In addition, as we pointed out to the Supreme Court in an amicus brief in support of Timbs, civil asset forfeiture is emblematic of a larger pattern in the criminal justice system: governments’ increasing reliance on generating revenue from fines, costs and fees imposed against defendants in criminal cases. For the last 30 years, fines, costs and fees have ballooned as state and local governments sought more and more revenue to prop up a criminal justice system that has led to the world’s largest prison population. Some cities even finance other government functions through their court system.
This financial incentive has perverted law enforcement in many places. In Ferguson, Missouri, for example, the Department of Justice’s 2014 investigation of racially discriminatory policing practices found that city officials put unrelenting pressure on police to generate more revenue for the city’s general fund through fines and court fees, leading many officers to see residents of the city’s predominantly African-American neighborhoods “less as constituents to be protected than as potential offenders and sources of revenue.”
Such a short-sighted approach not only drives a wedge between police and the communities they serve — as it did in Ferguson — it costs society much more than the revenue generated.
In the United States today, some 10 million people owe $50 billion in court debt. This represents a massive transfer of wealth that’s devastating low-income communities, leading to more poverty, crime, recidivism, and mass incarceration.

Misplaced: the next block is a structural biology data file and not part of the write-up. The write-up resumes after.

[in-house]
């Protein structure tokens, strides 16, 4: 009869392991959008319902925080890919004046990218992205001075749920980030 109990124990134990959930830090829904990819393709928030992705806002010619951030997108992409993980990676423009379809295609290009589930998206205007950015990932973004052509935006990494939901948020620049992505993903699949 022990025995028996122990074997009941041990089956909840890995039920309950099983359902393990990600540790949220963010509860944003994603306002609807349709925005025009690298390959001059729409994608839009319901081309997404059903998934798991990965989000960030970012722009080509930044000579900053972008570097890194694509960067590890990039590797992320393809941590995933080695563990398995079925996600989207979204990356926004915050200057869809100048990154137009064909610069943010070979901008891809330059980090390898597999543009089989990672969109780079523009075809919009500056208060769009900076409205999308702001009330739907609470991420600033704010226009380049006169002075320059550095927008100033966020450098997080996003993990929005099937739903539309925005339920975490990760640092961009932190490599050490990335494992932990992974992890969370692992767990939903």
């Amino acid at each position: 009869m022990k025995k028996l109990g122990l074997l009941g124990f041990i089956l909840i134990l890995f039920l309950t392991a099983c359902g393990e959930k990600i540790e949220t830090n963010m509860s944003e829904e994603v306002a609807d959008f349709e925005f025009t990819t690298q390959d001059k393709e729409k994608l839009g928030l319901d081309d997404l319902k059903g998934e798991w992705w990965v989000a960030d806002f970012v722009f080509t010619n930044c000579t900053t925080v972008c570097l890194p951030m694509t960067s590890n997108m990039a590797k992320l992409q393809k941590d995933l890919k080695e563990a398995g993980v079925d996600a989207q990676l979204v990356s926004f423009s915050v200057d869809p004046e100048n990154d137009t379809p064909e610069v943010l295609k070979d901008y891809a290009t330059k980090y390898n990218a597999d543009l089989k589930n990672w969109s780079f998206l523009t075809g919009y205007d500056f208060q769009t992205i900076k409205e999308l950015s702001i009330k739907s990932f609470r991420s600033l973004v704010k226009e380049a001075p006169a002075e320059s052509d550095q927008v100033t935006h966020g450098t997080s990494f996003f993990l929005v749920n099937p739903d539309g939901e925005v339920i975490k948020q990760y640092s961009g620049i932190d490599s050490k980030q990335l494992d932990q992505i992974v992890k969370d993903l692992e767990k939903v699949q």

Fortunately, there’s a growing movement for reform, one that spans the political spectrum. In fact, the SPLC joined with the Cato Institute and the ACLU in two separate amicus brief in Timbs. The U.S. Chamber of Commerce also weighed in on the same side, citing its concern that excessive fines hinder economic growth.
The Timbs ruling was a good start. But much more action is needed.
Emily Early is a staff attorney working on the Economic Justice Project at the Southern Poverty Law Center in Montgomery, Alabama.
This story is brought to you by MLK50: Justice Through Journalism, a nonprofit reporting project on economic justice in Memphis. Support independent journalism by making a tax-deductible donation today. MLK50 is also supported by the Surdna Foundation and Community Change.